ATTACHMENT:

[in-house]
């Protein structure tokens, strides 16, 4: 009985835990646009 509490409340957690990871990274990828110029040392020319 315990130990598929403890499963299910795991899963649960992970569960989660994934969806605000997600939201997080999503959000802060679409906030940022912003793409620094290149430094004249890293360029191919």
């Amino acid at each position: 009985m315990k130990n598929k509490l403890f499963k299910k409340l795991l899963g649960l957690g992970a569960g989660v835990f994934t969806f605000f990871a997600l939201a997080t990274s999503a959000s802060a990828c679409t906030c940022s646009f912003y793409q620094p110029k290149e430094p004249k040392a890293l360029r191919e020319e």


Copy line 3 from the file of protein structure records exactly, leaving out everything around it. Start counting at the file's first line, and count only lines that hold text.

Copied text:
């Amino acid at each position: 009985m315990k130990n598929k509490l403890f499963k299910k409340l795991l899963g649960l957690g992970a569960g989660v835990f994934t969806f605000f990871a997600l939201a997080t990274s999503a959000s802060a990828c679409t906030c940022s646009f912003y793409q620094p110029k290149e430094p004249k040392a890293l360029r191919e020319e």